“We Love Diya” can mean a number of different things. In the plainest sense, it can describe the unwavering, unconditional love of a family toward their child. In another vein, it can refer to the whole community or “village” that has raised the child. And in a more expansive view, it can exhibit the slowly progressing nationwide acceptance and awareness of one of most prevalent disabilities today — Autism Spectrum Disorder.

At Palo Alto High School, one of the communities encircling people with ASD is the Best Buddies club. A chapter of the international Best Buddies organization, the club pairs students in the special education program like junior Diya Rao with other Paly students, known as the peer buddies. Peer buddies meet their buddies regularly on campus and also attend monthly events with them.

Diya’s peer buddy this school year, senior Olivia Vort, first became friends with Diya at Jordan Middle School, but the two continued to hang out at Paly. Vort says that being in Best Buddies not only means eating lunch together during bi-monthly club meetings, but also involves spending time together outside of school. Diya and Vort frequently walk their dogs together, go to movies, eat Chipotle or frozen yogurt and attend local Indian culture events.

“Oliva Vort is my best buddy this year,” Diya says. “She is an amazing friend because she keeps her word about having lunch when she has time for me and is very nice and takes all her time to spend with me during weekends.”

During one such lunchtime hangout, Diya and Vort cheerfully chat about Diya’s upcoming birthday, her new rain boots and their matching water bottles. Then Diya shows off her Bollywood dance moves, pounding the ground with her feet and clapping, all the while letting out little bursts of laughter as Vort smiles back reassuringly.

Best Buddies cultivates an environment where Diya cannot only spend time with people but where Paly students can also learn how to interact with those who have different abilities.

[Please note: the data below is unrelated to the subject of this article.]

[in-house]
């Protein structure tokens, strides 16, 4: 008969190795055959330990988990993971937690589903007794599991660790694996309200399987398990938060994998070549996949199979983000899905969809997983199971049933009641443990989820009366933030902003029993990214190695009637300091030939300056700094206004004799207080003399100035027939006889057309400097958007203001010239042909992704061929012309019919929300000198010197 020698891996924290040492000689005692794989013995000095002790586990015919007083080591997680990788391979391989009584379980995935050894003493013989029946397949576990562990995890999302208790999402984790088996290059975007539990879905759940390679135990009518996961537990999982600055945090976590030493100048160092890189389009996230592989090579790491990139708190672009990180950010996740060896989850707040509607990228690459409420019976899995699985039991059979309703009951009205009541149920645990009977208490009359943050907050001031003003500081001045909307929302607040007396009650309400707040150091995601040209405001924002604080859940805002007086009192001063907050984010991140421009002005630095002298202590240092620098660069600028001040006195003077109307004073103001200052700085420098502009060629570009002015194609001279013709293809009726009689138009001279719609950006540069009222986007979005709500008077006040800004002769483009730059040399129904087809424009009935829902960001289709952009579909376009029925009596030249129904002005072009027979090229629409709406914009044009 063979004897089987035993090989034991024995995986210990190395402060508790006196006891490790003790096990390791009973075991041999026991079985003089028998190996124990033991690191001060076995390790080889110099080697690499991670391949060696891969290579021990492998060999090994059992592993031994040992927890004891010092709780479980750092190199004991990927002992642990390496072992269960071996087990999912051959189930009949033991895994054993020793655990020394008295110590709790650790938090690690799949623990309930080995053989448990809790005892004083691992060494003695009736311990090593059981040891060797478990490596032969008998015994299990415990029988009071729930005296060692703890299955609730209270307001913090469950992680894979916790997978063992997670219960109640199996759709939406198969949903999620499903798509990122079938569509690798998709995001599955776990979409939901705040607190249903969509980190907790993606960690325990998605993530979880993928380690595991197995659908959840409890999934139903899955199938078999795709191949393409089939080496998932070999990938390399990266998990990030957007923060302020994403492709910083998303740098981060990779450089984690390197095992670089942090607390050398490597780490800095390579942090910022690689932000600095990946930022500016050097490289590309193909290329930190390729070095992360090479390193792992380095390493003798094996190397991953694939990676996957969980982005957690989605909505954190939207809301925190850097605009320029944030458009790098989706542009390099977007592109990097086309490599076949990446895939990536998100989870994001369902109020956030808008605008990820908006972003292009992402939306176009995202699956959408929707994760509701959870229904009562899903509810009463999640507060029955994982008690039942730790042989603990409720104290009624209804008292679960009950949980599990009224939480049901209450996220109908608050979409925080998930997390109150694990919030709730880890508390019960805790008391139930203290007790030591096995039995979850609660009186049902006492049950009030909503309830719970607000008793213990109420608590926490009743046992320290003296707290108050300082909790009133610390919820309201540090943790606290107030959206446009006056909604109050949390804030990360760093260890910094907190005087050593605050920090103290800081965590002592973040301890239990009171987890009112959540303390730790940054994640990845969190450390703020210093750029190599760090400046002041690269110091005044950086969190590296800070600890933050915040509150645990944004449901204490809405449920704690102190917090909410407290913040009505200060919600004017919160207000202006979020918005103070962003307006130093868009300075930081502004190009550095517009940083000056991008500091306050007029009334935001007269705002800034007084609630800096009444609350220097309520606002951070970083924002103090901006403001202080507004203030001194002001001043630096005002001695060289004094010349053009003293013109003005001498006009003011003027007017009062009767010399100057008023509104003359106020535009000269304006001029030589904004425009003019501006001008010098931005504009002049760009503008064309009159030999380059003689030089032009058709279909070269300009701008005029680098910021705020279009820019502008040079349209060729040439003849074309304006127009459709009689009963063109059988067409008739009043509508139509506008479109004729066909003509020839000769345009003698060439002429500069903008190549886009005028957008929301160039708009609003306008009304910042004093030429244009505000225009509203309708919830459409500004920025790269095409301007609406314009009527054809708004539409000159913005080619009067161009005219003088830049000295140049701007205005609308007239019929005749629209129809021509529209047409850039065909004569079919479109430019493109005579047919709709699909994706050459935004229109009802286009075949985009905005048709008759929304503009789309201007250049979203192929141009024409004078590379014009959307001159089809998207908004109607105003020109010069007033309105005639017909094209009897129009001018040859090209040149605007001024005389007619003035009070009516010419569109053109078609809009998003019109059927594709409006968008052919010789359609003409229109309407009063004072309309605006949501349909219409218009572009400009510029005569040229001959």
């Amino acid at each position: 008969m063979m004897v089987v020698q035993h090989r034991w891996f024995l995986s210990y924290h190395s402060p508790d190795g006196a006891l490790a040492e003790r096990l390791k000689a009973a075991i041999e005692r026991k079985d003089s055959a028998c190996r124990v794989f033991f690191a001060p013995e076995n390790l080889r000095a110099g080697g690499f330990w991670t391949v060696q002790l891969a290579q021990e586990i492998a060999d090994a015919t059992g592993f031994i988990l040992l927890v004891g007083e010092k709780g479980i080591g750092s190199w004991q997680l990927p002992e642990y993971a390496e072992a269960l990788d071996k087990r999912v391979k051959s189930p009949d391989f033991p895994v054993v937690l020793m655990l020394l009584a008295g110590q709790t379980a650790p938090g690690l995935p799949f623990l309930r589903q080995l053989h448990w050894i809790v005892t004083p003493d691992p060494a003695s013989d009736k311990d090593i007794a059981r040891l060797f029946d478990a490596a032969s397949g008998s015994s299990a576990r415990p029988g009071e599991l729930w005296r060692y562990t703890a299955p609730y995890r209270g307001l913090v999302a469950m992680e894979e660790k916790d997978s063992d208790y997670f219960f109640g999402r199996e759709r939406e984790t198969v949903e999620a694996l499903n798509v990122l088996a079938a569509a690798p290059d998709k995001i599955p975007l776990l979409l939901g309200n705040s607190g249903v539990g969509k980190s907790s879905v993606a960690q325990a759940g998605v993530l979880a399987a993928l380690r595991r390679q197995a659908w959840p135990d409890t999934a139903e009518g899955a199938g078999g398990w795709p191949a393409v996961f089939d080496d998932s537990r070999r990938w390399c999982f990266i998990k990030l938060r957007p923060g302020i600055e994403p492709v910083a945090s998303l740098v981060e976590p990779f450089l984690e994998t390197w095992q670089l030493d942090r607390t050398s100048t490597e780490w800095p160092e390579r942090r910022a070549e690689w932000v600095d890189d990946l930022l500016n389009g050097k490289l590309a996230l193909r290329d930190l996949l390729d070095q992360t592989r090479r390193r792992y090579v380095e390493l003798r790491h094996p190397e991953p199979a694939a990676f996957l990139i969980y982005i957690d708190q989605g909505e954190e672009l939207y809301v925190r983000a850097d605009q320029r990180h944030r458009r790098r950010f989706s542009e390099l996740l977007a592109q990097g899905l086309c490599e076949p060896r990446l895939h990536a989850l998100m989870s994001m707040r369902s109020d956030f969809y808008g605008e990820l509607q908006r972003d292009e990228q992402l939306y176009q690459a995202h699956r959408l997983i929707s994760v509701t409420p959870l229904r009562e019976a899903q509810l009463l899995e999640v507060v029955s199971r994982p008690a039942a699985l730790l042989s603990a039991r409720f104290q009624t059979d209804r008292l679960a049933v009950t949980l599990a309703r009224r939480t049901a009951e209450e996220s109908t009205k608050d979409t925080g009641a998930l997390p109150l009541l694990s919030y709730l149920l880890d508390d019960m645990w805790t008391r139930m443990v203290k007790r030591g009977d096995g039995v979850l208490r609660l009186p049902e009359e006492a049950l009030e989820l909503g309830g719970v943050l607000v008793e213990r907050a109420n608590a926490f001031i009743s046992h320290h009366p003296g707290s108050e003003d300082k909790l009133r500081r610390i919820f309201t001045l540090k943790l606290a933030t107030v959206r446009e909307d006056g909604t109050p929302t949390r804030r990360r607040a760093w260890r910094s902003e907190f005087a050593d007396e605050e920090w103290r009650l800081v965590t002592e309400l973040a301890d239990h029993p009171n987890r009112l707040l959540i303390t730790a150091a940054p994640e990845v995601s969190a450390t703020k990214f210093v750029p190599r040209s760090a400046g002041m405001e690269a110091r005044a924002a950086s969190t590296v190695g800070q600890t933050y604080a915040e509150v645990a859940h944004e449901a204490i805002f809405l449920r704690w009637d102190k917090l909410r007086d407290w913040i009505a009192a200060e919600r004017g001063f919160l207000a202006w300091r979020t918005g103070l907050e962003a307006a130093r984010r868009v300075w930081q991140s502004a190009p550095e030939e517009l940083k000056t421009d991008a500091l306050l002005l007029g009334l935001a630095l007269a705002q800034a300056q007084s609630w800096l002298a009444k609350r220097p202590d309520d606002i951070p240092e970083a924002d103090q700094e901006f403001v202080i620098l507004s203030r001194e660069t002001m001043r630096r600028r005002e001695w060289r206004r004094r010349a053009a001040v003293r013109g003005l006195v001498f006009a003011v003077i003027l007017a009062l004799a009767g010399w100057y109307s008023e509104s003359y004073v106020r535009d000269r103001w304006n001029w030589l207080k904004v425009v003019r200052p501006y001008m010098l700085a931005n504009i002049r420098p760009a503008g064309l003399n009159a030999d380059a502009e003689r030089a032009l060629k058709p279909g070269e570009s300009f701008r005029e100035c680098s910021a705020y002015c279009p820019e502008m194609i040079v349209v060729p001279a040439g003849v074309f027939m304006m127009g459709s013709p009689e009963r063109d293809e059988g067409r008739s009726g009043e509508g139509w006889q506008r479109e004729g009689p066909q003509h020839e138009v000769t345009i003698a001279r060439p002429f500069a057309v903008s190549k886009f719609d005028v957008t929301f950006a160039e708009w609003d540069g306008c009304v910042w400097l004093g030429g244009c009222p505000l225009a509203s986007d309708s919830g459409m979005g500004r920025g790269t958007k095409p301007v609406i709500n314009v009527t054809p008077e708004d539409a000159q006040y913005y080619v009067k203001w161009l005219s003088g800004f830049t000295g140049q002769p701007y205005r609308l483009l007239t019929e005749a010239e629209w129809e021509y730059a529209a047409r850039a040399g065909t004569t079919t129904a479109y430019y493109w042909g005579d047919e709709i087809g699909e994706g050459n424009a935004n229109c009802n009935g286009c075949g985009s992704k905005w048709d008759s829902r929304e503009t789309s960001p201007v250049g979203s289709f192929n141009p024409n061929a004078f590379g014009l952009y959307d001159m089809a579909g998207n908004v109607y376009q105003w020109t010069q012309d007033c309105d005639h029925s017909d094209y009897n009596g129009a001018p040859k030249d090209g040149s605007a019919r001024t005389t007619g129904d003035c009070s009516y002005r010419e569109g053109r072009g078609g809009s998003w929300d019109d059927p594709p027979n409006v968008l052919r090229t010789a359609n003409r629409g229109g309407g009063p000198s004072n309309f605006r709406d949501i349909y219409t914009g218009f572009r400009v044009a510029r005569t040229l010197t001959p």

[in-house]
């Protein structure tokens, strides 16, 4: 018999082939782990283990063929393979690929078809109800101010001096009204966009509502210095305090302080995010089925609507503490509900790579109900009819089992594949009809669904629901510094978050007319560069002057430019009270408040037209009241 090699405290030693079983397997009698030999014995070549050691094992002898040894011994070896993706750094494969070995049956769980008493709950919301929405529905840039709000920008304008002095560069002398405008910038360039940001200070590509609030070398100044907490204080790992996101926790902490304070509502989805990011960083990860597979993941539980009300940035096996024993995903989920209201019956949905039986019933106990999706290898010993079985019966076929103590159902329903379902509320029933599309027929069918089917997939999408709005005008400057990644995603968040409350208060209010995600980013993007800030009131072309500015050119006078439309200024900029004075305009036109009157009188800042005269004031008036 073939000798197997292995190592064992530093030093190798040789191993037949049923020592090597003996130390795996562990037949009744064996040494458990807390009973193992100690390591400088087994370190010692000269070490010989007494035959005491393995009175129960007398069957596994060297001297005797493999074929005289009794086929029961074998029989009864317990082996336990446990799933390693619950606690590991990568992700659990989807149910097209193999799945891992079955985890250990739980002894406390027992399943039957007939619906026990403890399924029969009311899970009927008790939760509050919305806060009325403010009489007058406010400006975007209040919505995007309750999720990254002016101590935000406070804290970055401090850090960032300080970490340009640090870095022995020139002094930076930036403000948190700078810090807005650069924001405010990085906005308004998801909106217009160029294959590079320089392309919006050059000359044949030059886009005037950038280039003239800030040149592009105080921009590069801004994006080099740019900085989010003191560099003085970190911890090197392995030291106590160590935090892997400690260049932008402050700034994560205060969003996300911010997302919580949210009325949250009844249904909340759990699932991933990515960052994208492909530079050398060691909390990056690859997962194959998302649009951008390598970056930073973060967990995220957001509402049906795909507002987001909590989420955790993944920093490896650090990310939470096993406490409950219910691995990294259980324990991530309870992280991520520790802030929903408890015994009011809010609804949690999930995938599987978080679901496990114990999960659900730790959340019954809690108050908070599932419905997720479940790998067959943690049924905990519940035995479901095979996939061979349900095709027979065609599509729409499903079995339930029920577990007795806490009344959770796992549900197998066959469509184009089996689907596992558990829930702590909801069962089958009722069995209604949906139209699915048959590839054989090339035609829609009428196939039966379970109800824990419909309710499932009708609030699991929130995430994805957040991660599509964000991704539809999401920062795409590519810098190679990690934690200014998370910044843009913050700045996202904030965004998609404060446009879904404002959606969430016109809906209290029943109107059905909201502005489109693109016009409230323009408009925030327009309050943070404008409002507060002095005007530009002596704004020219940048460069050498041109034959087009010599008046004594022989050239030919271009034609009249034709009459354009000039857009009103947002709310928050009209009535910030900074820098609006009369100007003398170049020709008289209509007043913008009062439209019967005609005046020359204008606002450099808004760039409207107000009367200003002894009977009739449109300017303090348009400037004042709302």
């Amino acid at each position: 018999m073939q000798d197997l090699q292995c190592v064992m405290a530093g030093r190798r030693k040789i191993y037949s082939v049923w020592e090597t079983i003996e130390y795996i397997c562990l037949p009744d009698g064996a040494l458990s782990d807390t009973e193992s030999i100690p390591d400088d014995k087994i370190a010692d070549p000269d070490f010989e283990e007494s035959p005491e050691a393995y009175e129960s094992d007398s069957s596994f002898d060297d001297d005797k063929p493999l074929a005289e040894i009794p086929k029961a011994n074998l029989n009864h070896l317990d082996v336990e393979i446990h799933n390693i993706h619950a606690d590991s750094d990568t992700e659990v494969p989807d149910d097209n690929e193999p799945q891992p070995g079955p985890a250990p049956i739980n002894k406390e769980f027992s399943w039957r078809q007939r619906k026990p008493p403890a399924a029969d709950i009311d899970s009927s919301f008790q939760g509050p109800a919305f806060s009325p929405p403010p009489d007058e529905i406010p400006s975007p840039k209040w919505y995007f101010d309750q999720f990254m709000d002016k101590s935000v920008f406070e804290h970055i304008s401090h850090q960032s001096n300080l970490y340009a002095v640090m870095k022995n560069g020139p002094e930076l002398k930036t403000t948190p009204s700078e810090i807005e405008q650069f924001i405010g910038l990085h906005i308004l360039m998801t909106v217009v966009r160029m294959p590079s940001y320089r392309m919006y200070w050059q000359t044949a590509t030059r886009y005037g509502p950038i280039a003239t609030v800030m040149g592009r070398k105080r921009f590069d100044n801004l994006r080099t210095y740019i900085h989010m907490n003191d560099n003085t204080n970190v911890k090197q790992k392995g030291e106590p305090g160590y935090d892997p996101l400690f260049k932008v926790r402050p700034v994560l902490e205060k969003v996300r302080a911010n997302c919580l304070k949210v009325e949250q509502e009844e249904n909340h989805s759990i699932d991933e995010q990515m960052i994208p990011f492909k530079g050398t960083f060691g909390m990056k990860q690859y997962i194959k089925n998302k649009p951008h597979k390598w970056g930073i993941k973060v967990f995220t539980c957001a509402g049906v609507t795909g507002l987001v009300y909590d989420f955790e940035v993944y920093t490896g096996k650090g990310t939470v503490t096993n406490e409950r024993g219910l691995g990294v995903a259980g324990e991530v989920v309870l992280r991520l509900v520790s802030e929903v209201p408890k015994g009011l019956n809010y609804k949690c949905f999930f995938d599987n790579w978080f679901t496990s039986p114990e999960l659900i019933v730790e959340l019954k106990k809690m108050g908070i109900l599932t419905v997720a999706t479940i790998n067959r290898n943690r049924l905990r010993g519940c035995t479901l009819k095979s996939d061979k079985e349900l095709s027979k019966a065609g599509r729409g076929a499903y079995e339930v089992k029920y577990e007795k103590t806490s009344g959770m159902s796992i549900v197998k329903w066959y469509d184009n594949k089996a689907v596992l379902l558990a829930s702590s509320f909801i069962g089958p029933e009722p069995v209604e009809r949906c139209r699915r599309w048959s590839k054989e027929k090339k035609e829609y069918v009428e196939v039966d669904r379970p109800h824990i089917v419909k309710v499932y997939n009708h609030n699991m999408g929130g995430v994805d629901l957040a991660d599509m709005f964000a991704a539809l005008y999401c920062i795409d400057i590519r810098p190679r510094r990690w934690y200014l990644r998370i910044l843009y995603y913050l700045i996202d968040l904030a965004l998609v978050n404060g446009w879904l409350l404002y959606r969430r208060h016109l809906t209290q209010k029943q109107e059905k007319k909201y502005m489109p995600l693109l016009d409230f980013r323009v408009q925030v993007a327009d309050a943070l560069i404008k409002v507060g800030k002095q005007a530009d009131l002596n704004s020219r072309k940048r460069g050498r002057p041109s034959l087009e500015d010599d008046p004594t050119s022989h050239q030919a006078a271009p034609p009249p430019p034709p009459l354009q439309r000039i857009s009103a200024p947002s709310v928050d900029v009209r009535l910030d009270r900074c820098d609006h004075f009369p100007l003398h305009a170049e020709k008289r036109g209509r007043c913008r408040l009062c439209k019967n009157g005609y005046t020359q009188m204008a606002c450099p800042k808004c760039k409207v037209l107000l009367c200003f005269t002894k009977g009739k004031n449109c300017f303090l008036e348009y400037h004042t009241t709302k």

“Overall, I think it’s helped me become more patient and realize that this is who she is,” Vort says. “I’ve learned not to talk down to people who may be different from me … and to really learn to communicate with her at the same level that I would any of my friends.”

Throughout the evolution of their friendship, Vort has witnessed Diya growing more comfortable in social situations.

“She’ll walk across the quad now, come sit on the senior deck with me and eat lunch,” Vort says. “I can tell that she feels extremely included, and that makes me feel so happy inside to know that she feels she’s one of us. … I just think it’s so awesome that she’s come that far.”

Diya Rao makes smoothies with her fellow classmates in special education teacher Erika Magagna’s classroom.

Diya Rao makes smoothies with her fellow classmates in special education teacher Erika Magagna’s classroom.

Meet Diya

However, Diya has not always been as confident in social situations as she is today. She started life a little bit differently than most. Born 16 weeks premature and weighing only one pound in comparison to the average weight of eight, her life was a struggle even from the first moment. Instead of being released after a couple days, she was kept hospitalized for four months before she was finally deemed fit to go home.

“She was a trooper,” says Priya Rao, Diya’s mother. “She kind of shocked all the doctors because at every point we thought we were going to lose her.”

During the first year of her life, Diya struggled due to her delayed development. Although Priya did not know it at the time, Diya’s difficulties were the result of ASD.